Officer Dodds is back on the job one year after Ore. coast shooting
LINCOLN CITY, Ore. - It was a year ago Monday that law enforcement officers from all over Oregon descended on Waldport and Lincoln City to search for the person who shot a local police officer at close range during a traffic stop.
A year later, the suspect remains at large, but the injured officer has since returned to duty after a long recovery.
The incident began when Officer Steven Dodds with the Lincoln City Police Department pulled over a vehicle for speeding about 40 miles north of Waldport. As Officer Dodds approached the driver, he was hit by multiple gunshots.
The suspect, identified as David Anthony Durham, 44, was caught on video driving an SUV at high speed with a trio of police vehicles in hot pursuit down Highway 101. He was not found after abandoning his vehicle and dog near Waldport.
Dodds was rushed to a hospital, gravely injured with multiple gunshot wounds.
Lincoln City Police report Dodds is now back on the job. Durham remains at large and is suspected of shooting at nine other people that night besides Dodds, according to Lincoln City Police.
Dodds endured multiple surgeries during his lengthy recovery process.
"I was a victim for thirty seconds and I have been a survivor since," he said.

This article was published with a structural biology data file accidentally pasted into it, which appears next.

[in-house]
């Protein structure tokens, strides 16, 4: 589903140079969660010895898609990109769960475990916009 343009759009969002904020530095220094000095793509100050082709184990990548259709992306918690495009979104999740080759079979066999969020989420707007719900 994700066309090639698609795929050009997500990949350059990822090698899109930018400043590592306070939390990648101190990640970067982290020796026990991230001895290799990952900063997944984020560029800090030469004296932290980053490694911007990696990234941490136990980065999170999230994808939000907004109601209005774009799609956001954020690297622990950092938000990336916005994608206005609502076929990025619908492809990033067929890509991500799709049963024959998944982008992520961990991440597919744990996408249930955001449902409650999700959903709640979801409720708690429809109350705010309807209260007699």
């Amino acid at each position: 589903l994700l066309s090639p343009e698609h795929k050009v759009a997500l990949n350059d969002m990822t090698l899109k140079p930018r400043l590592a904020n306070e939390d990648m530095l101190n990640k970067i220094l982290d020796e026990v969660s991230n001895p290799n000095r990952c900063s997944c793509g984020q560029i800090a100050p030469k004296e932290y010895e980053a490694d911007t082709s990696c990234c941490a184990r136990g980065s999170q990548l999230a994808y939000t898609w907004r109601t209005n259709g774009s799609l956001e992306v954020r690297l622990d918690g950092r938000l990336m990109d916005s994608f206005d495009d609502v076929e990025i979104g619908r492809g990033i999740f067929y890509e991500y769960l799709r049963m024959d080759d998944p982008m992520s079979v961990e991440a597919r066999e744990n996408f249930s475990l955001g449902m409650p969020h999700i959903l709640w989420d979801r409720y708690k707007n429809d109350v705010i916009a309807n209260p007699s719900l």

Surgeons said most of Dodds' injuries were in his stomach and pelvic area and he had lost a significant amount of blood by the time he was flown to Emanuel Medical Center in Portland following the shooting.
Dodds' surgeons said his high level of physical fitness helped him survive the shooting. Dodds was even able to call in on his radio for help after being shot.
The investigation into the shooting is still focused on locating Durham. There is a $10,000 reward for information leading to his capture and conviction. Even his family called out for him to turn himself in.
Lincoln City police said they get three to five tips a month on the case and they follow up on each one.
Dodds was awarded the Purple Heart by the Oregon Peace Officers Association and received an award for bravery by the maker of the bulletproof vest he was wearing when he was shot.
Police at the time said Durham drove south on U.S. Highway 101 and was spotted and chased by Newport police. Durham allegedly fired several shots at officers.
None of them was hit, but two patrol vehicles and another car were struck by bullets, according to Lt. Gregg Hastings, an Oregon State Police spokesman.
Spike strips were deployed and Durham abandoned his stricken vehicle and fled into the woods. An avid outdoorsman and survivalist according to those who knew him, he was able to escape capture. His dog, however, was later found injured and was cared for.
SWAT teams searched the area house by house for Durham while other crews combed Alsea Bay after reports someone had fired at boaters there. But they found nothing.
Durham never showed up at home, hasn't contacted family, hasn't been sighted recently and hasn't tried to access any of his money since the night of the shooting.
"A lot of assumptions are that somehow he's passed away one way or another," said Capt. Jim Kusz of North Lincoln Search and rescue says Durham might have drowned trying to swim part of Alsea Bay.